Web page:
Offline gaming market trends: the end of an era

The declining market for PC games on physical media

The volume of games sold on physical media is declining. At the end of 2011, approximately 130 million games could be sold worldwide. It is estimated that by 2015, only 71.3 million will be sold. The average selling price of a game is stabilizing at around 20.7 EUR. It will lose -0.2% over the study period. The world market, which experienced a slight economic rebound in 2009, is now in irreversible decline and may only be worth EUR 1.5 billion in 2015.

Online gaming market trends: towards more segmentation

WoW persists!

World of Warcraft (Activision/Blizzard Entertainment) remains the undisputed leader in massively multiplayer premium games. Based on a subscription model, which is less and less popular among gamers, it had 11.4 million subscribers paying an average of 15 EUR per month in March 2011. As a reminder, the game was released in 2004 and has undergone three expansions, the latest of which was published in December 2010: World of Warcraft: The Burning Crusade, World of Warcraft: “Wrath of the Lich King”, World of Warcraft: “Cataclysm”. WoW leaves little room for its competitors wishing to evolve in a similar, so-called premium model. The latter is forced, and this is perhaps a lifeline for them, to move towards a model called free2play, more open, and which is also gaining in popularity year after year.

An increasingly fine and visible segmentation

There are now two main market segments in online gaming: premium games and free2play games. Thus, we also distinguish two major categories of players using the same terminology. Free2play can in turn be the object of sub-categories: games and casual gamers, massively multiplayer free and social games. Between 2007 and 2008, casual gaming made a notable appearance in the typology of video games. It is part of the general orientation of games to become more and more “casual”. It is still widely present in every market segment today, mainly online. Its importance overshadows the fact that it continues to grow on the Internet and to be deployed on all platforms, whether or not in ubiquitous mode.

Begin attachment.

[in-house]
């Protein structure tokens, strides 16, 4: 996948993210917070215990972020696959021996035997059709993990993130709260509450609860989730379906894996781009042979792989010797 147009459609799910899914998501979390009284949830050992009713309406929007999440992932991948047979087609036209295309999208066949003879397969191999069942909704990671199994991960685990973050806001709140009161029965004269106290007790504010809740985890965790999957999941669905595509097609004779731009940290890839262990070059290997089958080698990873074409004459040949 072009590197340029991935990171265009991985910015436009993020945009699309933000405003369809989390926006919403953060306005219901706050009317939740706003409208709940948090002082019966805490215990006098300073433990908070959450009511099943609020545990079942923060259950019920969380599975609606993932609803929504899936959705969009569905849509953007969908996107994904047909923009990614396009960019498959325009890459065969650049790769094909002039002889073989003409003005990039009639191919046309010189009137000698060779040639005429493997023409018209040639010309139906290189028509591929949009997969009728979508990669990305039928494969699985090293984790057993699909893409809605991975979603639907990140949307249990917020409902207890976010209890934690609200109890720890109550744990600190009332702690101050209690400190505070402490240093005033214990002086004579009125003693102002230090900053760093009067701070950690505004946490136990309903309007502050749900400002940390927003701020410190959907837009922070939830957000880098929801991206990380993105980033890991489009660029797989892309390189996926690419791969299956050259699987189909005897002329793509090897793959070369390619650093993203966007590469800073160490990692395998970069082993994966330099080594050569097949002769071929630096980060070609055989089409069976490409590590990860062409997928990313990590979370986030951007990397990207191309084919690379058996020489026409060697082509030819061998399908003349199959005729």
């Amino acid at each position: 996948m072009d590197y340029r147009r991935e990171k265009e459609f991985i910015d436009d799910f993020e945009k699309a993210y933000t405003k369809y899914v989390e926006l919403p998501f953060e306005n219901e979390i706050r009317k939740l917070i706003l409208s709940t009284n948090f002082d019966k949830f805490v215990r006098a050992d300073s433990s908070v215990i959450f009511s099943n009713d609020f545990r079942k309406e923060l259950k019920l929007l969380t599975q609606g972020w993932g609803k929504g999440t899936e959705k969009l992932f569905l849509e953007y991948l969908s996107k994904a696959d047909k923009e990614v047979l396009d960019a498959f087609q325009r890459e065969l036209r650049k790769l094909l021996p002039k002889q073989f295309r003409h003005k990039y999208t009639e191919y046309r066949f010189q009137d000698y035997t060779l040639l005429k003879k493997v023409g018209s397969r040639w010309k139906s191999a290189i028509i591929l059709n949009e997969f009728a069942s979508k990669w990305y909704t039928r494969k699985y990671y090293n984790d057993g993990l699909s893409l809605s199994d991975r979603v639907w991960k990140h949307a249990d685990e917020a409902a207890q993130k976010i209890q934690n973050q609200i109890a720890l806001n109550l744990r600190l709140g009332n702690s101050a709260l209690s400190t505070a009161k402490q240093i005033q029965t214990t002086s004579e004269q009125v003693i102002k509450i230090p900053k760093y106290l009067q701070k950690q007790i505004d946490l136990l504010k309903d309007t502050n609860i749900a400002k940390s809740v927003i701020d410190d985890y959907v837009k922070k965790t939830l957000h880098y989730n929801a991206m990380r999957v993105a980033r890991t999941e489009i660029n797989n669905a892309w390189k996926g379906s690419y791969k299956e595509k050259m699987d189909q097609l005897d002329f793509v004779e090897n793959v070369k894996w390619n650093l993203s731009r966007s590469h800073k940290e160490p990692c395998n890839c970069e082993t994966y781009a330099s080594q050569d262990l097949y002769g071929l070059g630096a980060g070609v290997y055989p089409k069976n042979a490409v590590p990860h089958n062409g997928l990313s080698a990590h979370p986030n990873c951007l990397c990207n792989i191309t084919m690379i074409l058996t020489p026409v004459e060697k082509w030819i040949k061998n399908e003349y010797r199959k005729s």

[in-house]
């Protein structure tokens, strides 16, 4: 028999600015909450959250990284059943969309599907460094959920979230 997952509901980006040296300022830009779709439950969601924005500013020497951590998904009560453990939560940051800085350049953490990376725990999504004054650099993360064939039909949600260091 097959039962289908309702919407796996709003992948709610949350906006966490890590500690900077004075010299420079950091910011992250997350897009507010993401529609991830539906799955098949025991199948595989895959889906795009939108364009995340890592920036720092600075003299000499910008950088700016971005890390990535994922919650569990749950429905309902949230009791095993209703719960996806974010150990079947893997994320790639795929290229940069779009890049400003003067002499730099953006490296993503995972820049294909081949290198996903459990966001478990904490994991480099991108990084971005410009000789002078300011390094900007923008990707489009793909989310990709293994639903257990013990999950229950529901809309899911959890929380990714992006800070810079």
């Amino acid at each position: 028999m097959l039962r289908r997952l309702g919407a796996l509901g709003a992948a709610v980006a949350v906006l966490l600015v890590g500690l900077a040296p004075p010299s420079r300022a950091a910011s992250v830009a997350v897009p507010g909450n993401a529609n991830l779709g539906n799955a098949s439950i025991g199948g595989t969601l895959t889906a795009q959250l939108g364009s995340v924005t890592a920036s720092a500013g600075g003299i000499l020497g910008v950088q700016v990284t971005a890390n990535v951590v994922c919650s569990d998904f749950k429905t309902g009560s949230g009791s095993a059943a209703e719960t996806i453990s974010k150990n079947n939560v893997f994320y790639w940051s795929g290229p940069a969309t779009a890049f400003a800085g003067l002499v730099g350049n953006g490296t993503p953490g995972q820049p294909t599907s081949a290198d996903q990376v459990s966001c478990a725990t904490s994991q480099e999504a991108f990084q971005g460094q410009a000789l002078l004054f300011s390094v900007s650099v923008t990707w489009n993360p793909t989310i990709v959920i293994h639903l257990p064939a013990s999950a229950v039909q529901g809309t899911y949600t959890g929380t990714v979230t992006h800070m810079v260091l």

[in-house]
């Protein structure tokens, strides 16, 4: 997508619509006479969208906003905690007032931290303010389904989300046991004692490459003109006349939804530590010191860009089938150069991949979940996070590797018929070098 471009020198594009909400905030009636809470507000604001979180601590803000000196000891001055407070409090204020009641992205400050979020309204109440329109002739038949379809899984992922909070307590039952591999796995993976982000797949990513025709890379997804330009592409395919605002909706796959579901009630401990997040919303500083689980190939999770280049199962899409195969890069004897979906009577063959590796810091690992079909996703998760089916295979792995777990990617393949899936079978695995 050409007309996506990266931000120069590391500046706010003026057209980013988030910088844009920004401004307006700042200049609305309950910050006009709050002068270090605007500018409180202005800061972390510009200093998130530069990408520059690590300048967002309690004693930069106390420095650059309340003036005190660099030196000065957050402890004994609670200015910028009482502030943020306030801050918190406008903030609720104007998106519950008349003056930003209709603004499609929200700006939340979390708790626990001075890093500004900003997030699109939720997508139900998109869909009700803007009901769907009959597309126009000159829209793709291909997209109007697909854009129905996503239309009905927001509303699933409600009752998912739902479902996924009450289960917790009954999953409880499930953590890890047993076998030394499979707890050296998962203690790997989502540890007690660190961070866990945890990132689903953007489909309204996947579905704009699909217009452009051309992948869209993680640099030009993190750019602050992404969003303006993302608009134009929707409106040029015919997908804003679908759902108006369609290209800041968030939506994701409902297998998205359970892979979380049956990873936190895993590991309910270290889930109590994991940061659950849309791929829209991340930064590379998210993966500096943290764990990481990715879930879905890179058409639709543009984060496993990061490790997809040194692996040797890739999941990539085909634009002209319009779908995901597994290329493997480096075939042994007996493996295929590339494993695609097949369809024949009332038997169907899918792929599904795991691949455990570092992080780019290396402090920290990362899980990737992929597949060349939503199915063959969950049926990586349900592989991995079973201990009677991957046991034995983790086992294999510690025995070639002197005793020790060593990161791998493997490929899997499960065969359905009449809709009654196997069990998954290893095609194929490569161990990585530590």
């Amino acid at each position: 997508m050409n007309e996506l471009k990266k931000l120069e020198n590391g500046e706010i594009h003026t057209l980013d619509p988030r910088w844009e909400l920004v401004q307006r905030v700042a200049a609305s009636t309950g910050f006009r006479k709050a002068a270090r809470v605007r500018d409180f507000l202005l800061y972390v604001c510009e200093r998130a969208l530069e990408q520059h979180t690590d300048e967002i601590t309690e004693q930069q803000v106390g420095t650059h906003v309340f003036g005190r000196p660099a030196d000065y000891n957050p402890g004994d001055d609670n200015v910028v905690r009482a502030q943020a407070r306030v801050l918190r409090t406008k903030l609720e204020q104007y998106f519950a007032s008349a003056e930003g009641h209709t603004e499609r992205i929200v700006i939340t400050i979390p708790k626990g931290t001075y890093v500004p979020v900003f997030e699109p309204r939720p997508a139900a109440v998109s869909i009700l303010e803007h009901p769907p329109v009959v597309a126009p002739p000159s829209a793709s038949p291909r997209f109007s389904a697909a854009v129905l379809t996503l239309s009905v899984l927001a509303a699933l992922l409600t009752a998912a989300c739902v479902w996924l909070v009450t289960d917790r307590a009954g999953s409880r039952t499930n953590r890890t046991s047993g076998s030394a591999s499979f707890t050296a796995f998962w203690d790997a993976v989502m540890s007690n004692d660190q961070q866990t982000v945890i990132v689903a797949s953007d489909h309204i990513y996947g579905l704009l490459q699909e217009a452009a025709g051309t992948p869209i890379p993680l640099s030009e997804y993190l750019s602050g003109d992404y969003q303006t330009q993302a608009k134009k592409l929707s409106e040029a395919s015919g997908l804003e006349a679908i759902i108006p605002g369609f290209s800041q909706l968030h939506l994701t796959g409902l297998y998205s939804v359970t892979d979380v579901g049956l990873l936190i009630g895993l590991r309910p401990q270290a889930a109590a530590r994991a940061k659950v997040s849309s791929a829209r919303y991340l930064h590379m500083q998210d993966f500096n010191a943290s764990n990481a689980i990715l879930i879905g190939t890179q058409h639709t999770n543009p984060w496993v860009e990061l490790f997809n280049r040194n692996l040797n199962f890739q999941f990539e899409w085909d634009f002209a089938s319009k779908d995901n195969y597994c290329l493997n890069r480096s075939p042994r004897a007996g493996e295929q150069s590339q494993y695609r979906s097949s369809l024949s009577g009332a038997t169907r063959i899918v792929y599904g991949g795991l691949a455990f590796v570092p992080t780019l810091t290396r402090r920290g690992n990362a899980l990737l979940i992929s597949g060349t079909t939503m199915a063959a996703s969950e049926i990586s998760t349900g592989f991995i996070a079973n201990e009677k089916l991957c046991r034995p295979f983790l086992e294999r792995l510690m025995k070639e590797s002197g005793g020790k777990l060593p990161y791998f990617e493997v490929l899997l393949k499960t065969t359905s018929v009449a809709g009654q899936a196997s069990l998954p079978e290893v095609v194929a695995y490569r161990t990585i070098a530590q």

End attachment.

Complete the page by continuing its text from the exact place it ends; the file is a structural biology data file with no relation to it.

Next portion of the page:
At the end of 2011, this segment represents more than 70 million paying players on computers connected to the Internet. Free massively multiplayer games, accessible in the browser or by downloading and installing client software, will have around 30 million paying players at the end of 2011. They compete with premium games, which, with almost 150 million paying players at the same date (including more than 127 million in Asia/Pacific), have a serious competitive edge. These market segments will continue to grow, notably with the arrival of HTML 5, which will enrich the browser with real-time graphic content. After an explosion in 2010, the social network gaming market segment confirmed in 2011 that it is a long-term phenomenon, both on the Internet and on other gaming platforms.

Federating and the main lever of ubiquity, the social network is the new multiplayer platform, based on virality and community. After a phase of concentration that was as intense as it was financially massive, the social network gaming market segment continues to grow, with an increasingly surprising audience volume. As an example, Zynga, the undisputed leader of the genre on Facebook, has nearly 250 million active players/month in June 2011. Since June 2010, Facebook has been using Facebook Credits, a virtual currency that pursues the goal of monetizing social network transactions. As of mid-June 2011, 355 games and applications are using Facebook credits out of 130,000 registered.

Players and market: confirmation of potential

Number of players

The number of online gamblers has continued to grow. At the end of 2011, it exceeded 450 million. Four years later, online gaming will have more than 708 million players. More than 70% of these players will be of Asian origin, as online gaming practices and digital distribution have become more quickly established on that continent. The EMEA zone, with its population base, has significant room for growth. In 2011, it will exceed 50 million players.

Average Revenue Per User (ARPU)

In 2011, the world ARPU could amount to 29.5 EUR. It will decline slightly until 2014, as the propensity to pay players increases less quickly than the rate of arrival of new players. Disparities are significant from one continent to another. North America remains the continent that allocates the most budget per player per year to online gaming, followed by EMEA, Asia/Pacific, and Latin America.


Online gaming is the most dynamic segment of the video game market along with the cell phone gaming segment. In 2011, worldwide, its revenues are expected to reach EUR 13.3 billion and, by 2015, according to IDATE, should see average annual growth of around 11.9% and total growth of more than 56.7%. By 2012, this video game segment will become the largest in value on the market. It will be ahead of the games segment for home consoles. Asia/Pacific is the main driver of this growth and the size of this segment. Similarly, in 2015, China will account for 30.5% of the global revenues of this segment, or EUR 6.4 billion.


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